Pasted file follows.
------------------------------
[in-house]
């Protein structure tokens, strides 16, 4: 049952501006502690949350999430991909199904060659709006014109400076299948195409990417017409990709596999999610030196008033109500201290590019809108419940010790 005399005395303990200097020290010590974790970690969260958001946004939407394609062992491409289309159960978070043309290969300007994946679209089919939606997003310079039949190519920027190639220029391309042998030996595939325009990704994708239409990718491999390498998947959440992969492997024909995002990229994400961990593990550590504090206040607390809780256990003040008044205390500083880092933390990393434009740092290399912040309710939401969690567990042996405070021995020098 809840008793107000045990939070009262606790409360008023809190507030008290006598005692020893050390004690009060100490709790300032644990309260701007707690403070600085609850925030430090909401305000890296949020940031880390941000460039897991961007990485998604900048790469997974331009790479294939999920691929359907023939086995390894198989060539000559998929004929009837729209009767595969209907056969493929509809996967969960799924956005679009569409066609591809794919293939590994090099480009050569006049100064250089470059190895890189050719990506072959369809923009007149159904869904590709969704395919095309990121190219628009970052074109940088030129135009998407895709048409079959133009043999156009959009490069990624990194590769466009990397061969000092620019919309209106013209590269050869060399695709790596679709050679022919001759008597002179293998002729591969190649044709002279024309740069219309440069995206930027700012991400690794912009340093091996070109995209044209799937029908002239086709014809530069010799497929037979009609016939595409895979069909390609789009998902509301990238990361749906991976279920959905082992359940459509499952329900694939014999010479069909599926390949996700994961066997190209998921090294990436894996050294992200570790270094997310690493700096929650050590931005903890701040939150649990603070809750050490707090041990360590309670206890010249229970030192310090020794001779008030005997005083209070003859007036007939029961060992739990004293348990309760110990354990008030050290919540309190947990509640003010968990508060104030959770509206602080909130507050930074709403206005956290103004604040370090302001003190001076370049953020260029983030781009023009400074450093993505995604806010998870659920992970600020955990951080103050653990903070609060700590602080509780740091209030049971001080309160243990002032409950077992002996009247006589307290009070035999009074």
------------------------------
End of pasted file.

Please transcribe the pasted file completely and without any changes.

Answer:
[in-house]
């Protein structure tokens, strides 16, 4: 049952501006502690949350999430991909199904060659709006014109400076299948195409990417017409990709596999999610030196008033109500201290590019809108419940010790 005399005395303990200097020290010590974790970690969260958001946004939407394609062992491409289309159960978070043309290969300007994946679209089919939606997003310079039949190519920027190639220029391309042998030996595939325009990704994708239409990718491999390498998947959440992969492997024909995002990229994400961990593990550590504090206040607390809780256990003040008044205390500083880092933390990393434009740092290399912040309710939401969690567990042996405070021995020098 809840008793107000045990939070009262606790409360008023809190507030008290006598005692020893050390004690009060100490709790300032644990309260701007707690403070600085609850925030430090909401305000890296949020940031880390941000460039897991961007990485998604900048790469997974331009790479294939999920691929359907023939086995390894198989060539000559998929004929009837729209009767595969209907056969493929509809996967969960799924956005679009569409066609591809794919293939590994090099480009050569006049100064250089470059190895890189050719990506072959369809923009007149159904869904590709969704395919095309990121190219628009970052074109940088030129135009998407895709048409079959133009043999156009959009490069990624990194590769466009990397061969000092620019919309209106013209590269050869060399695709790596679709050679022919001759008597002179293998002729591969190649044709002279024309740069219309440069995206930027700012991400690794912009340093091996070109995209044209799937029908002239086709014809530069010799497929037979009609016939595409895979069909390609789009998902509301990238990361749906991976279920959905082992359940459509499952329900694939014999010479069909599926390949996700994961066997190209998921090294990436894996050294992200570790270094997310690493700096929650050590931005903890701040939150649990603070809750050490707090041990360590309670206890010249229970030192310090020794001779008030005997005083209070003859007036007939029961060992739990004293348990309760110990354990008030050290919540309190947990509640003010968990508060104030959770509206602080909130507050930074709403206005956290103004604040370090302001003190001076370049953020260029983030781009023009400074450093993505995604806010998870659920992970600020955990951080103050653990903070609060700590602080509780740091209030049971001080309160243990002032409950077992002996009247006589307290009070035999009074």